Yet the mood on Grand Isle is one of pervasive angst. Hurricanes come and go and people here are used to rebuilding, but in these drawn-out weeks of suspense, residents have little to do but wait. Many worry that the worst of the BP oil spill has yet to arrive. Fish and crab catches are down in some areas. And storms shake up stagnant oil, washing weathered tar patties ashore as reminders of the "disappeared" oil that the vast majority of islanders believe has settled to the bottom, ready to be stirred up by the next hurricane.
"This thing is far from over," says one shrimp dealer, echoing the comments of many others on the island. "If you think anything else, you're not paying the least bit of attention."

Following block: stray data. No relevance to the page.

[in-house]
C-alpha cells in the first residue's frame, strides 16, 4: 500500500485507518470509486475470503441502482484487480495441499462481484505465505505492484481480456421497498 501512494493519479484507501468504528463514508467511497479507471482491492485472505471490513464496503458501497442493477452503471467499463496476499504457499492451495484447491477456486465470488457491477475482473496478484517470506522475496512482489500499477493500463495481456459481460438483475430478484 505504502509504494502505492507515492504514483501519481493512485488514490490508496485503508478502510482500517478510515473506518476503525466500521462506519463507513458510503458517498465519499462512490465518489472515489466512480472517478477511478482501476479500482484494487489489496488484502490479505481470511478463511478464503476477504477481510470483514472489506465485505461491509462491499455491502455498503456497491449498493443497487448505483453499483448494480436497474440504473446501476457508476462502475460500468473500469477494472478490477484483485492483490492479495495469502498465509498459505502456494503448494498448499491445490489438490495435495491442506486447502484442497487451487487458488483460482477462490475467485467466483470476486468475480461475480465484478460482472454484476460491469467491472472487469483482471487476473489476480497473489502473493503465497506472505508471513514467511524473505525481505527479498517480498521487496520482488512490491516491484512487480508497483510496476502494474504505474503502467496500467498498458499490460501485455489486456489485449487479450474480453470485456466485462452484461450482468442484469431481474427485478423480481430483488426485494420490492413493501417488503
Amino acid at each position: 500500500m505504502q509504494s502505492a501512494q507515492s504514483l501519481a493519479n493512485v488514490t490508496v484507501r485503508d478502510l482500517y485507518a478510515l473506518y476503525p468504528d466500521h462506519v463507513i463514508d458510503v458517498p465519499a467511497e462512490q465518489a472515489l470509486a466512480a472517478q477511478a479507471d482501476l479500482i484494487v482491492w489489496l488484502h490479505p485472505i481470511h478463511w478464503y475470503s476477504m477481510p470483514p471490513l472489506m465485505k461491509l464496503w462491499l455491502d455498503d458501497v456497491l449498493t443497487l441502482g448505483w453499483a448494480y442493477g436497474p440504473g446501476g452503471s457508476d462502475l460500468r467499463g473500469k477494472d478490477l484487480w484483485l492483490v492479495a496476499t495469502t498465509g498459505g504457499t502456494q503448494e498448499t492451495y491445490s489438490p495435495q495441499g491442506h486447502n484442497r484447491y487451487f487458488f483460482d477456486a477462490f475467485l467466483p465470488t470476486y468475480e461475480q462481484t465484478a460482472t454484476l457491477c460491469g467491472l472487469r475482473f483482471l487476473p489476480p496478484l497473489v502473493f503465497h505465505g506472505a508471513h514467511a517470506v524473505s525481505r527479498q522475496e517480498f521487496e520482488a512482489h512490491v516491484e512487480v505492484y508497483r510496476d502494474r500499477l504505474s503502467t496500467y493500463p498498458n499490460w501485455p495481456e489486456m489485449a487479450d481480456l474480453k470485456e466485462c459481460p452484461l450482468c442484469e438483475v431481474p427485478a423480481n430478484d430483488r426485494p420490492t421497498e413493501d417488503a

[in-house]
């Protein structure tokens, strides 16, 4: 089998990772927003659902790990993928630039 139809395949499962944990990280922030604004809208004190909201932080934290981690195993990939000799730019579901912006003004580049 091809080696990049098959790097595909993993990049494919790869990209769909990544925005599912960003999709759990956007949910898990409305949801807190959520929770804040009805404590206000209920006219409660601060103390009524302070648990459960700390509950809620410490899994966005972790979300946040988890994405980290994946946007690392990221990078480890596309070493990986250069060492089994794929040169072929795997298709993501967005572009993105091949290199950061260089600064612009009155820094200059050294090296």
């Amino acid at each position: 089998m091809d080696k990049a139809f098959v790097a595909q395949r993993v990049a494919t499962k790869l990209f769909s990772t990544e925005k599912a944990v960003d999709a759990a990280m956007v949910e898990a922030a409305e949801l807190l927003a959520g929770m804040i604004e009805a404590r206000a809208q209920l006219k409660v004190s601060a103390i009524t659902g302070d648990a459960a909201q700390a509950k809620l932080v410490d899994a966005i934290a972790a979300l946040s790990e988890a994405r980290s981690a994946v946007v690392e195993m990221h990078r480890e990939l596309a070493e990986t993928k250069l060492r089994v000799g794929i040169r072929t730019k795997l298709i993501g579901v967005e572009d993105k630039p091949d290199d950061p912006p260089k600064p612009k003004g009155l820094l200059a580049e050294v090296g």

Gulf Coasters want to move on, but the spill hasn't let them, partly because of the nature of the disaster.
"When the BP oil spill happened, not everybody was able to put hands on the plow and clean it up, which meant the usual process of dealing with tragedy was not available as a way of escape," says John Boss, pastor of Grand Isle's First Baptist Church. "This island was not used to that. It played tricks on their minds, and the focus and stress were toward conversations that got little results other than more stress."